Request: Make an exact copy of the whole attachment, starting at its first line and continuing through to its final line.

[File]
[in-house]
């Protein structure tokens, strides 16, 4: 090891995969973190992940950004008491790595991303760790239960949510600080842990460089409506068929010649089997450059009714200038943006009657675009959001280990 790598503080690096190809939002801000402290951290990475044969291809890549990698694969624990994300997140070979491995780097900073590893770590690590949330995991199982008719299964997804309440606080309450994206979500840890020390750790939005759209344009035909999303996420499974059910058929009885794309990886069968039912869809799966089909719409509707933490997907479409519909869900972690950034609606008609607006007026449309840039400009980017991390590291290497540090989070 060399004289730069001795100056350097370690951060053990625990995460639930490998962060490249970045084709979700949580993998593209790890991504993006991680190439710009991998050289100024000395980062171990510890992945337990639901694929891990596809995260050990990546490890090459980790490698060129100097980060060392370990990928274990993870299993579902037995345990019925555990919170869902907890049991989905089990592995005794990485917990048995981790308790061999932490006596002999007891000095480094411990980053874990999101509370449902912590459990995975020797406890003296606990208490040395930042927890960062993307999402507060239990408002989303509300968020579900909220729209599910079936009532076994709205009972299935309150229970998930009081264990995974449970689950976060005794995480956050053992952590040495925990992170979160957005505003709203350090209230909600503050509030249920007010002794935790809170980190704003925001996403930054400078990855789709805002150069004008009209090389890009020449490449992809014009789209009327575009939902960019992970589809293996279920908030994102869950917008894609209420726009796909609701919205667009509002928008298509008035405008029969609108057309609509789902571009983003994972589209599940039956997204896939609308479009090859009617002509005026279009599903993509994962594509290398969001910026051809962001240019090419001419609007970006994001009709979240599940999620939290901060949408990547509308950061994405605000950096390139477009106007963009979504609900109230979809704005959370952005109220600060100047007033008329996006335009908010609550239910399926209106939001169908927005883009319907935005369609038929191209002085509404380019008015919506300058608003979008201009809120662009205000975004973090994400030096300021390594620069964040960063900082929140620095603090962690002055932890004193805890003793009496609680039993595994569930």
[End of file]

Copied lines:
[in-house]
């Protein structure tokens, strides 16, 4: 090891995969973190992940950004008491790595991303760790239960949510600080842990460089409506068929010649089997450059009714200038943006009657675009959001280990 790598503080690096190809939002801000402290951290990475044969291809890549990698694969624990994300997140070979491995780097900073590893770590690590949330995991199982008719299964997804309440606080309450994206979500840890020390750790939005759209344009035909999303996420499974059910058929009885794309990886069968039912869809799966089909719409509707933490997907479409519909869900972690950034609606008609607006007026449309840039400009980017991390590291290497540090989070 060399004289730069001795100056350097370690951060053990625990995460639930490998962060490249970045084709979700949580993998593209790890991504993006991680190439710009991998050289100024000395980062171990510890992945337990639901694929891990596809995260050990990546490890090459980790490698060129100097980060060392370990990928274990993870299993579902037995345990019925555990919170869902907890049991989905089990592995005794990485917990048995981790308790061999932490006596002999007891000095480094411990980053874990999101509370449902912590459990995975020797406890003296606990208490040395930042927890960062993307999402507060239990408002989303509300968020579900909220729209599910079936009532076994709205009972299935309150229970998930009081264990995974449970689950976060005794995480956050053992952590040495925990992170979160957005505003709203350090209230909600503050509030249920007010002794935790809170980190704003925001996403930054400078990855789709805002150069004008009209090389890009020449490449992809014009789209009327575009939902960019992970589809293996279920908030994102869950917008894609209420726009796909609701919205667009509002928008298509008035405008029969609108057309609509789902571009983003994972589209599940039956997204896939609308479009090859009617002509005026279009599903993509994962594509290398969001910026051809962001240019090419001419609007970006994001009709979240599940999620939290901060949408990547509308950061994405605000950096390139477009106007963009979504609900109230979809704005959370952005109220600060100047007033008329996006335009908010609550239910399926209106939001169908927005883009319907935005369609038929191209002085509404380019008015919506300058608003979008201009809120662009205000975004973090994400030096300021390594620069964040960063900082929140620095603090962690002055932890004193805890003793009496609680039993595994569930």